“I love collaborations because you get these wonderful interpretations of your music,” he says. “I gave the whole story in a snapshot to these artists and left it with them and see what they came back with. You have to give liberty to artists to let them be themselves. What's the point of a collaboration if you don't give that person the ability to be free? If you just say 'do what you did on that track, bring that to me' they might not want to do that and you don't get the best outcome. You have to give people liberty.”
But there’s another important voice permeating the album – Abrams himself. Sometimes when he was recording demos of his vocal ideas to give to his collaborators, he was struck by his own take and kept that instead of bringing in others. He said he doesn’t consider himself a singer, but could capture a brutal honesty in a take, often when he was least expecting it. “If I felt a rush or I heard the passion in that take, then I run with it. It's still nerve-racking to sing live because I'm definitely not a vocalist, but I became a vocalist by realising as the producer that sometimes that first take of a song is going to be the best, emotionally.”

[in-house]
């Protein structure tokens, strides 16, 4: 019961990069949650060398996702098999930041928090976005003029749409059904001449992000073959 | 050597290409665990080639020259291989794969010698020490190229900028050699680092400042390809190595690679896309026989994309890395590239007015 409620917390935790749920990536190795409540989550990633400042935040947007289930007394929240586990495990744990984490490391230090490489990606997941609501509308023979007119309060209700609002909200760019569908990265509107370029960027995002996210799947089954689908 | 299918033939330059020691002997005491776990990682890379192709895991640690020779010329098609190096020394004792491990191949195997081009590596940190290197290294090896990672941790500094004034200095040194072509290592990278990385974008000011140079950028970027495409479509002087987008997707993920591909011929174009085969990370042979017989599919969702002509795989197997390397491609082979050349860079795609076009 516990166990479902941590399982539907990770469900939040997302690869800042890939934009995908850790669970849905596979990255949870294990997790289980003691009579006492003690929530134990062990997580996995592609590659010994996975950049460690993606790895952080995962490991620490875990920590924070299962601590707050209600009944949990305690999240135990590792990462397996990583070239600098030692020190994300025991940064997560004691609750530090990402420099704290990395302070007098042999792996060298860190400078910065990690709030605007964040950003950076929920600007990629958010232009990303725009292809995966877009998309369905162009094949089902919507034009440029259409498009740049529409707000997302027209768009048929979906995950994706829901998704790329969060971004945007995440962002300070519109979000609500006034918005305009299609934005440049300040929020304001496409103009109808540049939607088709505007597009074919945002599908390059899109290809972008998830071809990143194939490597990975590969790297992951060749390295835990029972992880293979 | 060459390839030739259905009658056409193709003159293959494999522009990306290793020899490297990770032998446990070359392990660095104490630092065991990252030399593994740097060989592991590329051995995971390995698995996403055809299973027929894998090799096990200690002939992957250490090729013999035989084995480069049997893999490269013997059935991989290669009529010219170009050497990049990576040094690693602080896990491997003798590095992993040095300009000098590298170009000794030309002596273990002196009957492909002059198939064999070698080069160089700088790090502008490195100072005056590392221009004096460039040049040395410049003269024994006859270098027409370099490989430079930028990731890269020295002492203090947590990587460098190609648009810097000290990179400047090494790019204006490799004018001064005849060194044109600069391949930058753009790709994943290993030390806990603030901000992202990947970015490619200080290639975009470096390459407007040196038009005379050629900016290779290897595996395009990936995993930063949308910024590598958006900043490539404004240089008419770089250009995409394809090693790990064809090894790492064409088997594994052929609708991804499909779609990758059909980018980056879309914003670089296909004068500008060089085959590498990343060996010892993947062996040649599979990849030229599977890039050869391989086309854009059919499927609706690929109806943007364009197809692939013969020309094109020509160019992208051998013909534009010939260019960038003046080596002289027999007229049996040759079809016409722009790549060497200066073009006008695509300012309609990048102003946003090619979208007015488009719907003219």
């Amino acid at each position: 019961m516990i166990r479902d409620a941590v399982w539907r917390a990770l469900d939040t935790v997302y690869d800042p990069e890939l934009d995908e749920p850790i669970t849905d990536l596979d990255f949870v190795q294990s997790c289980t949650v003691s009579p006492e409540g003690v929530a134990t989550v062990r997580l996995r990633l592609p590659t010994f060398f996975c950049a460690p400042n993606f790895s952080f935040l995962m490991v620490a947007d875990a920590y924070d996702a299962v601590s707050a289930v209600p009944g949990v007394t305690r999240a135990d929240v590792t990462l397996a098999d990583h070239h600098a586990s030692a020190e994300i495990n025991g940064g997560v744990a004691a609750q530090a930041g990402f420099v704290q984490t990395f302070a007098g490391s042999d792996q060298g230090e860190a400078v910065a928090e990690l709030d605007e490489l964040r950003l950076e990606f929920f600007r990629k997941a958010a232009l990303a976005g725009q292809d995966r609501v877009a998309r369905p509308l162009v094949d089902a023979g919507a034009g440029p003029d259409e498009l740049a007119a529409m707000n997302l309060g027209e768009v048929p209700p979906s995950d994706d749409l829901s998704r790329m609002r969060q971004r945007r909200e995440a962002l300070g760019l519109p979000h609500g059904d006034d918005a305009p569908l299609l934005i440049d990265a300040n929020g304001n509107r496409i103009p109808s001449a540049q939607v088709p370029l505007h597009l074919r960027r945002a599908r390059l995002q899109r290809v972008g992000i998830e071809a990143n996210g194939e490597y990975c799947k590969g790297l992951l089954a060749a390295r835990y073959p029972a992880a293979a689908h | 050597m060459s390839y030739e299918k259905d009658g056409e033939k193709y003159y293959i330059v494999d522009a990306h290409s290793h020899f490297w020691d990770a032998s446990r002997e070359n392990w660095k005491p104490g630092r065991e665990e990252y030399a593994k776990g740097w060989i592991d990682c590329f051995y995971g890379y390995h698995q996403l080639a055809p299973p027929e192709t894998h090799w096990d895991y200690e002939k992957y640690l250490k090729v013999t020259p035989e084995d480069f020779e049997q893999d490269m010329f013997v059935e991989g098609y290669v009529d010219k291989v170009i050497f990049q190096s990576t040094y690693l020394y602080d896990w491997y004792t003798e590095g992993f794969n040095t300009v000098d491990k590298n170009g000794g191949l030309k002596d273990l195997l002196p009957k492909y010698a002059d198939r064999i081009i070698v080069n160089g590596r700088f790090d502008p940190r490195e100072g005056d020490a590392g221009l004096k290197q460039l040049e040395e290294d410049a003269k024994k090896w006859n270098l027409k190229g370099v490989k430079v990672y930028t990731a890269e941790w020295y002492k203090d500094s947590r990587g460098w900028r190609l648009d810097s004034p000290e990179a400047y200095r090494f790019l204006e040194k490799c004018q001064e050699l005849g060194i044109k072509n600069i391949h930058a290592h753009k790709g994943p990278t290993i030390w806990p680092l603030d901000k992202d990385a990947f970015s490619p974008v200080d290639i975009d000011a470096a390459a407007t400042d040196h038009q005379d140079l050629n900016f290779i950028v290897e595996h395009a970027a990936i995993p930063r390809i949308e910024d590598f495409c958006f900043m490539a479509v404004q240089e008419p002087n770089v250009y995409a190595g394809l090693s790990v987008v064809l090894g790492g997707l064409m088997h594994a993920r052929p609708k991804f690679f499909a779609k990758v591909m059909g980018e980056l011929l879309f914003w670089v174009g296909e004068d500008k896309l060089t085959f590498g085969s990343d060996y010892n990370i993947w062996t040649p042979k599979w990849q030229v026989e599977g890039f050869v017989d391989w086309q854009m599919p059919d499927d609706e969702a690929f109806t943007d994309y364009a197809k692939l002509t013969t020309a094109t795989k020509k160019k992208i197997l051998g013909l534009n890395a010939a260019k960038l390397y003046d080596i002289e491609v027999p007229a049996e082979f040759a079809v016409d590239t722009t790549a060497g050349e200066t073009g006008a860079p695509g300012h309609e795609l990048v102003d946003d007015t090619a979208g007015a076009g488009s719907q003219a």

And that’s what A Lost Light is – an emotional journey from hope to despair and then to something harder to pin down, something the listener has to come to terms with themselves.
The album begins with a dreamy optimism. The Greystone is light and chiming, with playful electronic minimalism. It sounds like sun glistening off the stillest ocean. Lost In A Dream conjures the rush of the wind and the speed of sailing into the future. The End Is In Sight is a false sense of arrival, curious and wide-eyed. The Colour Of The Night is when things darken. The wind picks up and starts to scatter, pulling the listener in multiple directions at once.
Calling Home is the beginning of the loneliness and desperation. Sinister synths rise from the slow drums, doubt is creeping in. Forgotten Times and Frozen Tears are moments of solemn reflection. The chaos has calmed but disaster is eminent. My Dear Love Part 1 and A Lost Light are an acceptance of death, filled with lonely piano lines and contemplative space. But My Dear Love Part 2, the album’s closer, is a string-filled lift. There’s a feeling of reunion, but is it with those we’d left, or those that left us? Are we saved or dead? Did we reach safety or salvation?